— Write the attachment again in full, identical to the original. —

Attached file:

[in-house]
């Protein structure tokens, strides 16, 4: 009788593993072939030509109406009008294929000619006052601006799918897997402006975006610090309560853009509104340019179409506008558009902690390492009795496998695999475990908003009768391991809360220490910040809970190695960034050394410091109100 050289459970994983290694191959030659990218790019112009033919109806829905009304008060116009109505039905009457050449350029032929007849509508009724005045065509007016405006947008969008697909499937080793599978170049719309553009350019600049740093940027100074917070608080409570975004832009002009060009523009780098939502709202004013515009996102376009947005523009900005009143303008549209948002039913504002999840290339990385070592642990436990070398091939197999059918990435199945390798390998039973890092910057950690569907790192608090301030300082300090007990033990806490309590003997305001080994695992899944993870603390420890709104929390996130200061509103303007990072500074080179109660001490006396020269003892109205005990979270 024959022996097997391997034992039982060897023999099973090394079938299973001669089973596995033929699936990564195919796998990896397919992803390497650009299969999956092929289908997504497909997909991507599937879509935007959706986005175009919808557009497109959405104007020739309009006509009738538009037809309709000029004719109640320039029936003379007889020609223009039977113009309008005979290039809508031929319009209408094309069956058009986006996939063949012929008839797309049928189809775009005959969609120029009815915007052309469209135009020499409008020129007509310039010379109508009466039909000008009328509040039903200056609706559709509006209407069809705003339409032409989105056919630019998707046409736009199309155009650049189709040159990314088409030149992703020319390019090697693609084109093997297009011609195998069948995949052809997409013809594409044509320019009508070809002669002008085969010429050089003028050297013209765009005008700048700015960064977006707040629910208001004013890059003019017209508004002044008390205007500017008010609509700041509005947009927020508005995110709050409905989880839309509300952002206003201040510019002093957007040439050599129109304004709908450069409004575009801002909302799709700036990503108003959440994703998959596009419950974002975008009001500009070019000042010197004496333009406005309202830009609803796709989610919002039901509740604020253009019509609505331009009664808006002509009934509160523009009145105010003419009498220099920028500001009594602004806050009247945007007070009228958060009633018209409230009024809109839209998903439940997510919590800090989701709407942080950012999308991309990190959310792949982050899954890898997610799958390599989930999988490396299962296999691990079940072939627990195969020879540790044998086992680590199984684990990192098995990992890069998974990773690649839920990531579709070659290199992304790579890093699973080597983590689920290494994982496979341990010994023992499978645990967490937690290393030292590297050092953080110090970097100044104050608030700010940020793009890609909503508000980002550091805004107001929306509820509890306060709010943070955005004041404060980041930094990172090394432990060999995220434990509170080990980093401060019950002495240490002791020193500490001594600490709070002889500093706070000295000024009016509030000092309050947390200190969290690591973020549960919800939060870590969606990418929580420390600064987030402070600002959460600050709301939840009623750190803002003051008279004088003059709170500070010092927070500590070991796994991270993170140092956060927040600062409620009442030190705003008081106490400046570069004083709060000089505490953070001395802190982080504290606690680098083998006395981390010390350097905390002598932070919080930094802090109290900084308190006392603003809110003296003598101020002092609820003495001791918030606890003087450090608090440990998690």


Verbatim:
[in-house]
């Protein structure tokens, strides 16, 4: 009788593993072939030509109406009008294929000619006052601006799918897997402006975006610090309560853009509104340019179409506008558009902690390492009795496998695999475990908003009768391991809360220490910040809970190695960034050394410091109100 050289459970994983290694191959030659990218790019112009033919109806829905009304008060116009109505039905009457050449350029032929007849509508009724005045065509007016405006947008969008697909499937080793599978170049719309553009350019600049740093940027100074917070608080409570975004832009002009060009523009780098939502709202004013515009996102376009947005523009900005009143303008549209948002039913504002999840290339990385070592642990436990070398091939197999059918990435199945390798390998039973890092910057950690569907790192608090301030300082300090007990033990806490309590003997305001080994695992899944993870603390420890709104929390996130200061509103303007990072500074080179109660001490006396020269003892109205005990979270 024959022996097997391997034992039982060897023999099973090394079938299973001669089973596995033929699936990564195919796998990896397919992803390497650009299969999956092929289908997504497909997909991507599937879509935007959706986005175009919808557009497109959405104007020739309009006509009738538009037809309709000029004719109640320039029936003379007889020609223009039977113009309008005979290039809508031929319009209408094309069956058009986006996939063949012929008839797309049928189809775009005959969609120029009815915007052309469209135009020499409008020129007509310039010379109508009466039909000008009328509040039903200056609706559709509006209407069809705003339409032409989105056919630019998707046409736009199309155009650049189709040159990314088409030149992703020319390019090697693609084109093997297009011609195998069948995949052809997409013809594409044509320019009508070809002669002008085969010429050089003028050297013209765009005008700048700015960064977006707040629910208001004013890059003019017209508004002044008390205007500017008010609509700041509005947009927020508005995110709050409905989880839309509300952002206003201040510019002093957007040439050599129109304004709908450069409004575009801002909302799709700036990503108003959440994703998959596009419950974002975008009001500009070019000042010197004496333009406005309202830009609803796709989610919002039901509740604020253009019509609505331009009664808006002509009934509160523009009145105010003419009498220099920028500001009594602004806050009247945007007070009228958060009633018209409230009024809109839209998903439940997510919590800090989701709407942080950012999308991309990190959310792949982050899954890898997610799958390599989930999988490396299962296999691990079940072939627990195969020879540790044998086992680590199984684990990192098995990992890069998974990773690649839920990531579709070659290199992304790579890093699973080597983590689920290494994982496979341990010994023992499978645990967490937690290393030292590297050092953080110090970097100044104050608030700010940020793009890609909503508000980002550091805004107001929306509820509890306060709010943070955005004041404060980041930094990172090394432990060999995220434990509170080990980093401060019950002495240490002791020193500490001594600490709070002889500093706070000295000024009016509030000092309050947390200190969290690591973020549960919800939060870590969606990418929580420390600064987030402070600002959460600050709301939840009623750190803002003051008279004088003059709170500070010092927070500590070991796994991270993170140092956060927040600062409620009442030190705003008081106490400046570069004083709060000089505490953070001395802190982080504290606690680098083998006395981390010390350097905390002598932070919080930094802090109290900084308190006392603003809110003296003598101020002092609820003495001791918030606890003087450090608090440990998690």